Human samples

Human samples were formalin-fixed and paraffin-embedded. Three cerebella without any clinical or neuropathological changes and three cerebella with infarcts in the cerebellum were immunohistochemically stained and evaluated.

Tamoxifen-induction and BrdU pulse chase

Cre-ERT2 -dependent recombination in vivo induction of cre activity was achieved by intraperitoneal tamoxifen (Sigma-Aldrich) injection. Animals were injected with tamoxifen at 50 mg kg−1 body weight in corn oil (Sigma-Aldrich). BrdU was also injected intraperitoneally at 50 mg kg−1 in saline solution. We established an injection protocol, where we start the course of tamoxifen injections one day before starting the BrdU injections to account for slower kinetics of Tamoxifen until it induces gene expression, while BrdU is incorporated into dividing cells within 2–4 h. Mice were injected with Tamoxifen for 8 and with BrdU for 7 consecutive days and sacrificed after 2 additional days (Supplementary Figure 2a) for all analyses apart from cFos stainings, where mice were injected with Tamoxifen for 8 and BrdU for 7 consecutive days and sacrificed after 5 additional days and a final hour in the enriched environment setting (Supplementary Figure 2b).

RotaRod/Enriched environment

Adult Sox2-creER T2 ::tdTomato-mice (>60 days postpartum) were either trained on the RotaRod system (RotaRod advanced; TSE Systems, Bad Homburg, Germany) or placed in an enriched environment (EE) to study reactivity of progenitors and neurogenesis. The experimental scheme of the physical exercise paradigms is shown in Supplementary Figure 2. On the RotaRod, mice were trained twice daily for seven days, one run in the morning, one in the afternoon, after having received daily BrdU and tamoxifen injections prior to the first run. Each mouse had to complete 3 runs per session for at least 10 s (exclusion criterion) and maximally 300 s. Progress in running times was monitored with the TSE RotaRod software. Enriched environment was performed as follows: Mice were placed in a large cage (cage size 42 × 23 × 19 cm) for 7 days with daily injections of BrdU and tamoxifen. The cage contained at least one running wheel, tunnels, ladders and shelter. These settings were changed every two days. For both experimental paradigms, control mice only received BrdU and tamoxifen injections and were then placed back into standard cages. Data from behavioural experiments were obtained from three separate litters that were trained in independent experimental rounds as soon as they were old enough.


Paraffin-embedded tissue was sectioned, deparaffinised, and rehydrated before heat-induced antigen retrieval was conducted at 100 °C for 20 min in 10 mM sodium citrate buffer (pH 6) for all antibodies. Immunohistochemical staining was done using primary antibodies (Sox2: 1:200, Abcam ab97959; GFP: 1:200, Santa Cruz sc-8334) and the HRP/DAB Staining System (DAKO) according to the manufacturer’s specifications. Hemalaun was used for nuclear counterstaining. All histological photomicrographs were taken digitally using an Olympus BX50 microscope in combination with the Color View Soft imaging system. For confocal imaging, brains were cut into 50 µm thick sections on a vibratome and stained free-floating. For standard microscopy, 4 µm thin sections were stained on slides. For immunofluorescent double- and triple-staining, sections were washed twice with 1% Triton X-100/PBS and then incubated in blocking buffer (10% normal goat serum in 1% Triton X-100/PBS) for 1 h. For BrdU staining, sections were additionally incubated in 2 N HCl and 0.1 M boric acid buffer (pH 8.5) for 10 min each prior to blocking. Primary antibodies (BrdU: 1:200, abcam ab6326; Blbp15: 1:5000; cFos: 1:200, Invitrogen 38–4950; Cre: 1:100, Covance PRB106C; GFP: 1:200, Santa Cruz sc-8334: 1:200; molecular probes A21311: 1:200; Ki67: 1:200, abcam ab16667; NeuN: 1:200, abcam ab128886 or ab104224; Olig2: 1:200, Millipore AB960; Parvalbumin: 1:200, Millipore AB15736; Pax2: 1:200, Zymed 71-6000; RFP: 1:200, antibodies online A234; S100: 1:2000, DAKO 4C4.9 or 1:200 abcam ab14849; Sox2: 1:200, abcam ab97959 or ab79351) were diluted in blocking buffer and applied over night at 4 °C. Next, tissue was washed twice with 1% Triton X-100/PBS and incubated for 1 h with a 1:500 dilution of Alexa-fluorophore conjugated secondary antibodies (goat anti-mouse Alexa488/Alexa555/Alexa647; goat anti-rabbit Alexa488/Alexa555/Alexa647, goat anti-rat Alexa647; Invitrogen) in blocking buffer. Sections were washed twice with PBS, counterstained with 4′,6-diamidino-2-phenylindole (DAPI), and mounted in Fluorescent Mounting Medium (DAKO). All fluorescent images of tissue samples were obtained either on the Zeiss ApoTome.2 structured illumination system in combination with the Zen Blue software (Zeiss, 2012), the Zeiss LSM 780 in combination with the Zen Black software (Zeiss, 2011) or on an Olympus IX50 microscope in combination with the Color View Soft imaging system. All of the stains were repeated at least 3 times on tissue from the same sample and also in at least 3 independent subjects.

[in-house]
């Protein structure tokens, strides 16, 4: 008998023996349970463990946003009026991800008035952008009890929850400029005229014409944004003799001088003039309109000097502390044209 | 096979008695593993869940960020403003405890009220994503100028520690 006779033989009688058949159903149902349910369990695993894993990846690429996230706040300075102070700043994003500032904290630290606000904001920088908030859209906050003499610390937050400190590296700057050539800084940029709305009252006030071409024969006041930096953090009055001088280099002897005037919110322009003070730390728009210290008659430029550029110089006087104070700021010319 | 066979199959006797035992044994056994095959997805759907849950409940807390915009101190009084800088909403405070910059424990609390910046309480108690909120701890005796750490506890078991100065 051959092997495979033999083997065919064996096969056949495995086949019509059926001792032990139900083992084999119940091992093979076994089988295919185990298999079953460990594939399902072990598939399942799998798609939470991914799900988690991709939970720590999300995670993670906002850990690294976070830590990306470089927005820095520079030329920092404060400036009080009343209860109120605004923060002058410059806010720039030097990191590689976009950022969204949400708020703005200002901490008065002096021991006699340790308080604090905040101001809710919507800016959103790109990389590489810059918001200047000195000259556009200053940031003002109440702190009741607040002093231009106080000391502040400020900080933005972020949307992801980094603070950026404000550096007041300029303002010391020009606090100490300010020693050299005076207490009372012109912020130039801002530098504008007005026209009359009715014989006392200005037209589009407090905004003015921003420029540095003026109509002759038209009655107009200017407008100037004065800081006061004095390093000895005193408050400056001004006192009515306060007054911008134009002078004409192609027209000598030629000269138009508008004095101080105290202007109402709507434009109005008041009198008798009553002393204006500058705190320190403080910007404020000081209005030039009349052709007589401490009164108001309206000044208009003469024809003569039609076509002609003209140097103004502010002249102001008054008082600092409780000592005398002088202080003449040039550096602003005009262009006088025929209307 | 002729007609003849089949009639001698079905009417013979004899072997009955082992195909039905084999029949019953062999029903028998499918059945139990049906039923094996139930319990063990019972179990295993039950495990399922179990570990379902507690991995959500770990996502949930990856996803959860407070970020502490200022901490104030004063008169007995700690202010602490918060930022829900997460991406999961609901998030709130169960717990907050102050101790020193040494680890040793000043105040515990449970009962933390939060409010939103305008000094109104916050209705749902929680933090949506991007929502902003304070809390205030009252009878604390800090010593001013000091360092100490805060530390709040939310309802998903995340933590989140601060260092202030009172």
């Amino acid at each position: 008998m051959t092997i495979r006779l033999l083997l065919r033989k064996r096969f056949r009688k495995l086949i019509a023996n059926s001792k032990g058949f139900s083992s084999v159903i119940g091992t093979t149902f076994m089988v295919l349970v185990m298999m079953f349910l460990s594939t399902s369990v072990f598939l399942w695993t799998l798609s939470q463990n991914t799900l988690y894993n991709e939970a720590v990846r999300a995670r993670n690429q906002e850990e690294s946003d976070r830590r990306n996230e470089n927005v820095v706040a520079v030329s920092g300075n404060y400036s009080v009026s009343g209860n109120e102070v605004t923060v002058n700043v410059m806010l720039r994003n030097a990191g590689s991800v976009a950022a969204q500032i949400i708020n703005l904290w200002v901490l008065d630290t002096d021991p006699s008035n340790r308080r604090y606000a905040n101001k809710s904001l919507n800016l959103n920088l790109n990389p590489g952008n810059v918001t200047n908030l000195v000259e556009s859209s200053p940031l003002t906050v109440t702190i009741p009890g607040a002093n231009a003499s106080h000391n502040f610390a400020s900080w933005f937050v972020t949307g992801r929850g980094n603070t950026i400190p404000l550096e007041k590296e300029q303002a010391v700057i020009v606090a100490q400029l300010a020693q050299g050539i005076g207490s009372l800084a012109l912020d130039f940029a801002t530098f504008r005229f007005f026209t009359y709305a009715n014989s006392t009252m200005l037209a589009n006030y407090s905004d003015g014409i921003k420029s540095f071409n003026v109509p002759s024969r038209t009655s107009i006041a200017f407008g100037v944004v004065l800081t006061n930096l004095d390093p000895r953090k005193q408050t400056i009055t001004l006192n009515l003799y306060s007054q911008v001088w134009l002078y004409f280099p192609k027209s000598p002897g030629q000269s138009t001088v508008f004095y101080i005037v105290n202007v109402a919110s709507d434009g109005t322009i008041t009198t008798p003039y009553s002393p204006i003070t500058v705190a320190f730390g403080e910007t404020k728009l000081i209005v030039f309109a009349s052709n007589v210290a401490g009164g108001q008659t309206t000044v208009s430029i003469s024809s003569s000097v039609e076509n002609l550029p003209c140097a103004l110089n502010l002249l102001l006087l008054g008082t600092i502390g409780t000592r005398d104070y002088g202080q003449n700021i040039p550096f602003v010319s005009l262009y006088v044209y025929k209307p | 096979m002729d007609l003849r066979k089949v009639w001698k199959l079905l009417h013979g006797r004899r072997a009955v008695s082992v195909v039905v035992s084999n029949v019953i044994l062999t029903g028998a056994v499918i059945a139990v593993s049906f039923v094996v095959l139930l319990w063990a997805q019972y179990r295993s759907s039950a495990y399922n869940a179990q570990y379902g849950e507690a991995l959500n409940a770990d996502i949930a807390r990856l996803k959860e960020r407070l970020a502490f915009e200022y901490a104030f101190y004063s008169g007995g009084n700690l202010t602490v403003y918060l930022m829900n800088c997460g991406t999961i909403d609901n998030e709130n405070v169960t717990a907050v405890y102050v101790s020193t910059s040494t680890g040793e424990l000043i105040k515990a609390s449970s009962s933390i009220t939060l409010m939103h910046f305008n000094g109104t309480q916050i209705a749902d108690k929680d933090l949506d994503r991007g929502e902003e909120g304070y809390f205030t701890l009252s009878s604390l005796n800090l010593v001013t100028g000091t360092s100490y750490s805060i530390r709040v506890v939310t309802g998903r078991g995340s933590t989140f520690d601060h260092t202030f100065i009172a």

All images shown in the figures are representative and have been artificially coloured to colour-safe combinations using Image J.

Quantification and Statistical analysis

Results were analysed using the Prism5 software (GraphPad). P-values < 0.05 were considered significant. The Mann–Whitney-U test was used to compare the median of 2 groups. Standard t-testing was performed to compare groups with a Gaussian distribution of data according to the central limit theorem. For behavioural experiments quantifications were performed blinded, meaning the investigator did not know whether the tissue analysed came from animals that had or had not undergone RotaRoad training or had or had not been housed in an enriched environment. For other evaluations and quantifications, the investigator did not know which color represented which marker. Samples sizes are given in the appropriate figures where statistical analyses were performed. For qualitative and descriptive figures, we show representative images and analysed brain sections from at least five different animals and counted 300 cells per sections. For quantification of BrdU+ RFP+ NeuN+ cells and Sox+ S100 cells in Sox2-creER T2 ::tdTomato mice we analysed at least 6 entire midsagittal sections per mouse. To calculate the fraction of Sox2+ S100 cells, at least 500 cells were counted for each human sample (control and cerebellar infarct). Results were analysed using the Fisher exact test. All respective histograms illustrate the standard error of the mean (SEM; error bars).